Where To Live When You’re A College Student

September 15, 2015

This summer, sophomore Anna Clemons spent a really long time trying to find an off-campus apartment.

She visited different complexes with her dad, took notes and made neat lists of pros and cons.

“They’re really expensive here,” she says. “I don’t know how they can afford that, but I can’t.”

Some of the places were more expensive than the dorms at the University of North Carolina, Chapel Hill, where she’s a student. But then she found one that made sense with her budget.

The apartment is simple: fully carpeted, one bathroom and lots of beige.

Most of the furniture in her big, well-lit room is from her childhood. But the dresser is from her mom’s childhood, and that’s where she keeps a list of everything she buys — down to the $2 shower curtains and the $548 she spent on textbooks.

So, how much does she pay for this two-bedroom apartment that she splits with a roommate?

$415 a month.

In total, she saves at least $1,000 a year by living off-campus. And if she keeps to her budget, she says, she could save hundreds more by packing peanut butter sandwiches and making salads for dinner.

The Cost of Eating And Living On Campus

Over the past decade, room-and-board costs at four-year public universities have gone up roughly 25 percent above inflation. That’s according to data from the College Board, which tracks college costs.

“The bottom line is the cost of room and board at colleges have gone up far more than the cost of rooms in the private economy,” says Richard Vedder, director of the Center for College Affordability and Productivity.

The total cost of living and eating at UNC Chapel Hill is almost $11,000 a year. Compare that with the University of California, Berkeley, where room and board costs more than tuition, at around $14,000. At The New School — a private school in New York City — it can be more than $20,000 if you live in a single room.

College Board data show that the average cost for room and board at a four-year public institution is $9,804. Average tuition is a bit lower at $9,139 (in state).

Part of the reason why room-and-board charges are up is because electricity and water costs and employee salaries have gone up, says Allan Blattner, director of housing and residential education at UNC Chapel Hill.
Universities also need money to make sure the buildings are in good shape, so students don’t trip on broken stairwells or get stuck in elevators.

“We have a building that was built in 1793 that is still an active residence hall,” Blattner says. “Obviously that takes some money to keep it moving.”

Like a lot of schools, UNC requires that first-years live in a dorm to help build a sense of community and encourage them to do well academically.

Still, every year there are some dorm vacancies, and this semester there are more than 700. So, Blattner and others got creative. They shuffled students around and are temporarily converting two dorm buildings into conference spaces.

“We really wanted to turn lemons into lemonade a bit and see if we can’t turn that into a positive thing,” he says. “Anything that we can generate revenue on that isn’t student rent is a real advantage to students.”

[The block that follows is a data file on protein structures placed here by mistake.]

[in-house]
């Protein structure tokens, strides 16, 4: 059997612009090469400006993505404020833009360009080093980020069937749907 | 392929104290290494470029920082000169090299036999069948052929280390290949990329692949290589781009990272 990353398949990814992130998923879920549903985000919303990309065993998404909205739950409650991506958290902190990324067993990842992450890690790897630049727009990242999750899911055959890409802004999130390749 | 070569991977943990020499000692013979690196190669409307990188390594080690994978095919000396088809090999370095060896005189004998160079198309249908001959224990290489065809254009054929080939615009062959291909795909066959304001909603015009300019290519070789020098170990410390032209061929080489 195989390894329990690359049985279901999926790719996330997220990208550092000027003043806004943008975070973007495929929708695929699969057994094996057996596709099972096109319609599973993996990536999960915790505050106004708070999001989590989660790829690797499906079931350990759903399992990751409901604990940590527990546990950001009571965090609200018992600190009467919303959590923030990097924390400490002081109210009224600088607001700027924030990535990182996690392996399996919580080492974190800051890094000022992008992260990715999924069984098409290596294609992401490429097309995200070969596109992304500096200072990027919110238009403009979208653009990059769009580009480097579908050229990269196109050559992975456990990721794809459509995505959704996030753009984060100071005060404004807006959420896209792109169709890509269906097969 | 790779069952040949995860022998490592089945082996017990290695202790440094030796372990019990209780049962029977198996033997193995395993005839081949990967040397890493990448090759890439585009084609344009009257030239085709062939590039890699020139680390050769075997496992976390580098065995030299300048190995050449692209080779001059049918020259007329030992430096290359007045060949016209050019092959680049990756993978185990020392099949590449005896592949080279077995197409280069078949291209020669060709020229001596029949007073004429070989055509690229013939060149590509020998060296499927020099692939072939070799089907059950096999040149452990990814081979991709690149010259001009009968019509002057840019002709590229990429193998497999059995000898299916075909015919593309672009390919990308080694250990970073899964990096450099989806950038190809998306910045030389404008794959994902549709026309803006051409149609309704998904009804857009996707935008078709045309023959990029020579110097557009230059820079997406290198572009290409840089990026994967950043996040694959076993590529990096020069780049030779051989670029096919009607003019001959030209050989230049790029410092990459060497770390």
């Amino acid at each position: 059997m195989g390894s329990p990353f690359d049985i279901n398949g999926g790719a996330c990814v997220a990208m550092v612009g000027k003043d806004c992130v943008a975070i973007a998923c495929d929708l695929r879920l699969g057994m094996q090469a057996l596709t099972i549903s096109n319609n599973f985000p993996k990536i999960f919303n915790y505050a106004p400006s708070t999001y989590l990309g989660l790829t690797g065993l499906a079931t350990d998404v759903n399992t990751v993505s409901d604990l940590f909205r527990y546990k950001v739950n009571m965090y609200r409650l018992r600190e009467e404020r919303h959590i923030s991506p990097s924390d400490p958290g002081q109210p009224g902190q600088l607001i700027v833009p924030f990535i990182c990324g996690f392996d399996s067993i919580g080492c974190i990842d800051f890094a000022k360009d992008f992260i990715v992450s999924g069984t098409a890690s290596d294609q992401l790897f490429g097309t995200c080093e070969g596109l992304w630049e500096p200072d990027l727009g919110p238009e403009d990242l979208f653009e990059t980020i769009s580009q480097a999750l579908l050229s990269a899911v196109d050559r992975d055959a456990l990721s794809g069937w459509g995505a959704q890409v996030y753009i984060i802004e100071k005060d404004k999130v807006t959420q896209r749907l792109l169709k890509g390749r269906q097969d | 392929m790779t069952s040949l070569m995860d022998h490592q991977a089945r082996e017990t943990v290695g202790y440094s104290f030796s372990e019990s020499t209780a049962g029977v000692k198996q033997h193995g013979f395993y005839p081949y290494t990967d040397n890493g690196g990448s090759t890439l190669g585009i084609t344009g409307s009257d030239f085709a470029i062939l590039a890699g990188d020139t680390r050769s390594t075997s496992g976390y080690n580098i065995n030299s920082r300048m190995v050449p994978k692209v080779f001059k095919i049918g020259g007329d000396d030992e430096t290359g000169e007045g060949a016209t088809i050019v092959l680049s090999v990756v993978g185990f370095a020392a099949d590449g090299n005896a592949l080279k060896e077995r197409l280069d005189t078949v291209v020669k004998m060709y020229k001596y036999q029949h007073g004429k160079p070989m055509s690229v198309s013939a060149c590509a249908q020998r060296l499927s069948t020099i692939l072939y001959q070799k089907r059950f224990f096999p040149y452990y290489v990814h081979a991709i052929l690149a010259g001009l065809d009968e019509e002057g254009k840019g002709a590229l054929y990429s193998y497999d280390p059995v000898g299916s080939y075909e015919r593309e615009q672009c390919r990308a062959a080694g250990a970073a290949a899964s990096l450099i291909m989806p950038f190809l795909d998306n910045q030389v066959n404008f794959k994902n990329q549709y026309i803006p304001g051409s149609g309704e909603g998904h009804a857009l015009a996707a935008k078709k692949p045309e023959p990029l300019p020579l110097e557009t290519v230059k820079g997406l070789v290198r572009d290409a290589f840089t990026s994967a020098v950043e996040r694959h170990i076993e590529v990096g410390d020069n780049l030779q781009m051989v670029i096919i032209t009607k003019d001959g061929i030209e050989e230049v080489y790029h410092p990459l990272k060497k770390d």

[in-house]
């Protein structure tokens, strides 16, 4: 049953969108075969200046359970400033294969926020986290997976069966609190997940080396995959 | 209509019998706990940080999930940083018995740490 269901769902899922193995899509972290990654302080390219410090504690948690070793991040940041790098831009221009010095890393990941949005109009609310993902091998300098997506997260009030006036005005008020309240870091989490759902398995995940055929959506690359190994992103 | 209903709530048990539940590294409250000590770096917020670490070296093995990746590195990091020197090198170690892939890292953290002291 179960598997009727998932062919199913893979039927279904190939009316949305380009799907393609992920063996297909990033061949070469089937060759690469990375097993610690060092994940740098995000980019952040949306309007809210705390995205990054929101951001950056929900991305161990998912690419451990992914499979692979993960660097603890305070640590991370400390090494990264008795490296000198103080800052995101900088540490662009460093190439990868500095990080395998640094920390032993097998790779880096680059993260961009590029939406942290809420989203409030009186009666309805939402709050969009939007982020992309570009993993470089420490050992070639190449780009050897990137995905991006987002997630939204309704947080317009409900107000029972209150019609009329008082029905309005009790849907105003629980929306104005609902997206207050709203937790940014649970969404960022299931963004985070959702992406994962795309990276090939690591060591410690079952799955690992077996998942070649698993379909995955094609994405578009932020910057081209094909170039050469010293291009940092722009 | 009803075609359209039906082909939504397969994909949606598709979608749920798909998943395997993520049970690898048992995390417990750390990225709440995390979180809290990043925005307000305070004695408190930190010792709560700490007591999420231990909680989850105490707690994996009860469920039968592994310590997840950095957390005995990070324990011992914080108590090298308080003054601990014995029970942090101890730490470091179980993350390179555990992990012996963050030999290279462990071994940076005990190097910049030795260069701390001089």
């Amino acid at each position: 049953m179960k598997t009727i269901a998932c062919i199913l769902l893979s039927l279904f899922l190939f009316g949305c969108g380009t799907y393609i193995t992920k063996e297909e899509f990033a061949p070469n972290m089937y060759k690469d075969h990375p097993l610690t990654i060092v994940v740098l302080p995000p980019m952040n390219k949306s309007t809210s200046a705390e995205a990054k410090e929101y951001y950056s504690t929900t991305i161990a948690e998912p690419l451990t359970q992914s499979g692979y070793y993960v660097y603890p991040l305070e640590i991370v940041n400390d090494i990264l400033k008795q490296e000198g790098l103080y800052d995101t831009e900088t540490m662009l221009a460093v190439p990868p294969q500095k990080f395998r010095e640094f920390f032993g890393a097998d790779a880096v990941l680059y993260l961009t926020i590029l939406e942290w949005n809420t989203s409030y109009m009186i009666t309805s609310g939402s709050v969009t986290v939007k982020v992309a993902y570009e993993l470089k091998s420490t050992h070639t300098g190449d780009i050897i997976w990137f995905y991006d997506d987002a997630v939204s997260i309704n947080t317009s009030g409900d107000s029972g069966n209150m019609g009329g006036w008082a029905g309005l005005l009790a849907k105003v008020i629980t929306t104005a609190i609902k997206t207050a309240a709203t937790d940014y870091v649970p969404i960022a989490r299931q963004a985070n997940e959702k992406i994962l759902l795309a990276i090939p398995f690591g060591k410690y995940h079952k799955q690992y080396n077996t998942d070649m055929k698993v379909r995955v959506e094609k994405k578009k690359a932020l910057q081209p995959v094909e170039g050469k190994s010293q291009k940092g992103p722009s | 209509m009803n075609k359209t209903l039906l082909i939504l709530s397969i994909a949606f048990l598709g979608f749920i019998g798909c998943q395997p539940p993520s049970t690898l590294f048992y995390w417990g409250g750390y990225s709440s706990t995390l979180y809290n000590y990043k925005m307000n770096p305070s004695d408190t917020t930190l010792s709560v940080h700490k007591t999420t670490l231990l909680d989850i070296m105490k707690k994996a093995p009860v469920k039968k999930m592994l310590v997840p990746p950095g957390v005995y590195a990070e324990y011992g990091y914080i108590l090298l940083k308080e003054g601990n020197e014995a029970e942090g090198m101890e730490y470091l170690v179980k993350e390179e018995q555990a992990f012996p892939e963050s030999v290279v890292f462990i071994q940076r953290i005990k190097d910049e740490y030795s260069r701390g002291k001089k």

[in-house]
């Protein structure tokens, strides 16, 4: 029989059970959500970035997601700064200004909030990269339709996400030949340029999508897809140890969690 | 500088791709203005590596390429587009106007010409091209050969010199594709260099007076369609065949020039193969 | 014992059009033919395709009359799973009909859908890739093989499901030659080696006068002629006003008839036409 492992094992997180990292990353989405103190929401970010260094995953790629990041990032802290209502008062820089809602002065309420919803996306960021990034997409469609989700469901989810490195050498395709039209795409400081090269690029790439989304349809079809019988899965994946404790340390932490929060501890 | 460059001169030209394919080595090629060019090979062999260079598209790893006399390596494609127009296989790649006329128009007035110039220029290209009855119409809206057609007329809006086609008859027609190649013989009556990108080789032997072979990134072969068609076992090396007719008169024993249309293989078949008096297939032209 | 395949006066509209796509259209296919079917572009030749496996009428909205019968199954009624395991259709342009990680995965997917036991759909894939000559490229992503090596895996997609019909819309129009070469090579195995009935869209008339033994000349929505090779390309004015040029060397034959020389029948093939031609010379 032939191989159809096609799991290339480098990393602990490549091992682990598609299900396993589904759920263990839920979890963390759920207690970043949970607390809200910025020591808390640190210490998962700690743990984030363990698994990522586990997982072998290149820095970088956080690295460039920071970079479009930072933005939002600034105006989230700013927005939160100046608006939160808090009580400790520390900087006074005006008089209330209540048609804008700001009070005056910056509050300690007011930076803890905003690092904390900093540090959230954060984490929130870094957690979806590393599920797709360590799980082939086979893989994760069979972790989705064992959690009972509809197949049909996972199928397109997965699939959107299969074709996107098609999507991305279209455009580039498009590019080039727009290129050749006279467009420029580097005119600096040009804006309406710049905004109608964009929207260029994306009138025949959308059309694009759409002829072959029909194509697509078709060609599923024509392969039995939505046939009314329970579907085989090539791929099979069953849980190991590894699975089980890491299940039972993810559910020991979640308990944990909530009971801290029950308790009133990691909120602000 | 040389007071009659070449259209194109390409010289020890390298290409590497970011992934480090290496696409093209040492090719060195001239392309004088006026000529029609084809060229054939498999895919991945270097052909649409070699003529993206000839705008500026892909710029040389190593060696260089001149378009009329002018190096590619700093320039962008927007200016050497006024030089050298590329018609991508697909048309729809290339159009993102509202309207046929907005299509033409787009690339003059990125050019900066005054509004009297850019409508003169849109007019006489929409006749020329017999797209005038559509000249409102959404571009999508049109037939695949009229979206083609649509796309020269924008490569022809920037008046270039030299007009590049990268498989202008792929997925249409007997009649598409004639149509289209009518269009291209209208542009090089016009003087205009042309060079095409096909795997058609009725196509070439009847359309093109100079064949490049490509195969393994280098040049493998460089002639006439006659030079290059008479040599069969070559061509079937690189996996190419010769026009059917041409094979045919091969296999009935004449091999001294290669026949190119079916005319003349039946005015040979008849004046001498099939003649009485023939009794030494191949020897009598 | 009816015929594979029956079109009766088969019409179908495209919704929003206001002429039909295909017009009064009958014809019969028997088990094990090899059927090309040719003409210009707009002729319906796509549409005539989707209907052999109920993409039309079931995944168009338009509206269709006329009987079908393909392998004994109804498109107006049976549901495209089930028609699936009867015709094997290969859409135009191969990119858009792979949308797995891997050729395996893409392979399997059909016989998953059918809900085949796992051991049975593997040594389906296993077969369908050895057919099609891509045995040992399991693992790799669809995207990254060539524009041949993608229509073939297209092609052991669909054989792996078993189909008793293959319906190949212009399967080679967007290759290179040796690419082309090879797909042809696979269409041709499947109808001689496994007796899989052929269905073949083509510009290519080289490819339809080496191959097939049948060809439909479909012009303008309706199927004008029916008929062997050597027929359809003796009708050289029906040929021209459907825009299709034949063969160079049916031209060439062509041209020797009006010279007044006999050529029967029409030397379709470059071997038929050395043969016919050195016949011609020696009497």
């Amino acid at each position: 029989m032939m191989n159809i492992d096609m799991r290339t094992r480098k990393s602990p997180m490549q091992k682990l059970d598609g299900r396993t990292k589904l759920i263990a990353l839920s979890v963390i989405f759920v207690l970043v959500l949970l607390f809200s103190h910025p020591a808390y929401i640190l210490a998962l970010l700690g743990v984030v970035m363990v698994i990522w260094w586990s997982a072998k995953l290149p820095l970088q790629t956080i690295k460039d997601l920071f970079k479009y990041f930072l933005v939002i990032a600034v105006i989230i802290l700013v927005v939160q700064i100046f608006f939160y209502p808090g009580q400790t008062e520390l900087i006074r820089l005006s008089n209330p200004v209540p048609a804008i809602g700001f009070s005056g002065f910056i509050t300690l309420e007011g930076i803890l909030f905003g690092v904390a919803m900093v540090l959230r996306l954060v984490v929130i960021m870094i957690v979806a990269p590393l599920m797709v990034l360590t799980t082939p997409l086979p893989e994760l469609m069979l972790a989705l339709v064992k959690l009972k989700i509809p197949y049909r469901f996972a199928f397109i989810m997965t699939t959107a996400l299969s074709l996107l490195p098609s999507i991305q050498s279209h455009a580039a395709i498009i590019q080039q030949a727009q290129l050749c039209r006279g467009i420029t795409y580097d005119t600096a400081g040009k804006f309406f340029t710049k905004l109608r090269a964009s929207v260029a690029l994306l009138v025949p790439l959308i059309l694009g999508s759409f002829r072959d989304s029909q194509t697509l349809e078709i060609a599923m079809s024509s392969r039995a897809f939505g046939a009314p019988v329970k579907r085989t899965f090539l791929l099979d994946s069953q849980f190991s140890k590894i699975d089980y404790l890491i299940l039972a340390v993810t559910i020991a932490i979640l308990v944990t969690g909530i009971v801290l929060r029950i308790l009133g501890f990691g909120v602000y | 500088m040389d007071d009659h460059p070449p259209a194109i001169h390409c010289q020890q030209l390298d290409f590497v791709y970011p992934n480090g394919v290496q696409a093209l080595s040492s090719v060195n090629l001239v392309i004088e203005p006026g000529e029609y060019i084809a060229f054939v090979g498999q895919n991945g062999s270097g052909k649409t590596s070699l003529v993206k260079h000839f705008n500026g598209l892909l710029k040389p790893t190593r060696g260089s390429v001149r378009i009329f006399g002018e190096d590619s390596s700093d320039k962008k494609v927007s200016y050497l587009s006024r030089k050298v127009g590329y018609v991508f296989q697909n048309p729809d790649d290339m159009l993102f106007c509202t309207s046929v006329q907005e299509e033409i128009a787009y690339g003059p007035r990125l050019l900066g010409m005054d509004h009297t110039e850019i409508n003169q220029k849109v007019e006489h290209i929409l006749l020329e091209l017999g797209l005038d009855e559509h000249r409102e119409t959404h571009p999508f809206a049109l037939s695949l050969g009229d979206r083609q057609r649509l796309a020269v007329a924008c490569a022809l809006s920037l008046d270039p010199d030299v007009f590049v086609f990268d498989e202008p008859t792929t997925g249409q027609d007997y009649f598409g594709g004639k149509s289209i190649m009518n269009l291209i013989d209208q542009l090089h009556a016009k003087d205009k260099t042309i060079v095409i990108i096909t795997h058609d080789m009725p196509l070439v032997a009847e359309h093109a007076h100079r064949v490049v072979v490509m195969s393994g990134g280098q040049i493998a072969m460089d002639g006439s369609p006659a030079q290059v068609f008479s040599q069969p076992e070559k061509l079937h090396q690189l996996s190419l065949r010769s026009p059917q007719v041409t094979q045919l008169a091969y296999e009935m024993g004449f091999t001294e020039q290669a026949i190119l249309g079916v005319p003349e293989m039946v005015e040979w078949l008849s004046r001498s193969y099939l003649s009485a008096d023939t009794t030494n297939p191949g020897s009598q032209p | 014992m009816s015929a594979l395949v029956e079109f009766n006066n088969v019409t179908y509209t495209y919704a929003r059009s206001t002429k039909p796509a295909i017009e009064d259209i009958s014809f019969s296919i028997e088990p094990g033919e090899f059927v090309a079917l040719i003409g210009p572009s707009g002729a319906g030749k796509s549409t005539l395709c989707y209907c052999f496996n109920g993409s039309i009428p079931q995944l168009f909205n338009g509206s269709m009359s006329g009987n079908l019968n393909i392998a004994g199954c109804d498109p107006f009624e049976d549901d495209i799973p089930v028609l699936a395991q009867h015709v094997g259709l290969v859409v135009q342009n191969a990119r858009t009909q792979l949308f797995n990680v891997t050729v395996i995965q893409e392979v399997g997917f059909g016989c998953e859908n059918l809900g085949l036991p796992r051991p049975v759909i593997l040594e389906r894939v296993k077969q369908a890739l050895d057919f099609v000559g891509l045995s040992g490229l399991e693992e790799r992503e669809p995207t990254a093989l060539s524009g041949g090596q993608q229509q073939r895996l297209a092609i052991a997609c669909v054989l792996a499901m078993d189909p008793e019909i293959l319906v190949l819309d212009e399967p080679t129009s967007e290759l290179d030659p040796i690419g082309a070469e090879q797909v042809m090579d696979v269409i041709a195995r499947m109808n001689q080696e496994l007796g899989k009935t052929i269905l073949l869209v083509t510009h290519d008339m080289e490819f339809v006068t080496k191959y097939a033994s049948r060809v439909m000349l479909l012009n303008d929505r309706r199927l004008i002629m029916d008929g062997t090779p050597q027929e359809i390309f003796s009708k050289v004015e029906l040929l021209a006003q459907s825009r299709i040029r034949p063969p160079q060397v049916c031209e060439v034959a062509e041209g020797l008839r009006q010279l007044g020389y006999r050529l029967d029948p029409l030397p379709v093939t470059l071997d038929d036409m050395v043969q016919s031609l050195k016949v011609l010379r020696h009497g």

Many students end up migrating off campus after their first or second year for a different pace and lifestyle. But the percentage of sophomores living on UNC’s campus has gone down over the years from about 70 percent to 63 percent.

Competition From Private Developers

That decline has something to do with the growing number of properties off campus built just for students.

“The student housing market has grown like a weed over the last 25 years,” says Randy Shearin, editor of the magazine Student Housing Business.

Shearin says private developers are enticing students with flashy amenities and comforts they expect to see at home.

Some of the luxury apartments target wealthier students, but, depending on the market, some of them can cost less than or as much as dorms.

“In the higher-end student housing, you’ll see everything from granite counter tops to resort-style swimming pools,” Shearin says. “I’ve seen pool tables in the living rooms. I’ve seen putting greens. I’ve seen batting cages.”

But for some students — like Andrea Zuniga — all of those swanky features don’t beat the convenience of living on campus, or the feeling of community.

Zuniga, a UNC senior, decided with three of her best friends that they’d live in an apartment-style suite on campus. Unlike the dorms, it comes with a kitchen, two bathrooms and a spacious living room.

The cost? About $800 a month, each. Zuniga says she could’ve lived in a nice off-campus apartment for $500.

“I know I would’ve saved a whole bunch of money like all together,” she says. “But I just think my life has been a lot about money and budgeting.”

The decision to live on campus was also easier because she’s on a merit- and needs-based scholarship that covers housing. Plus, she doesn’t have to worry about the cost of a car or buying furniture.

Zuniga says she enjoys being able to take a quick bus to the library, or walk to the cafeteria, or — on this night — take a Zumba class with her roommates.

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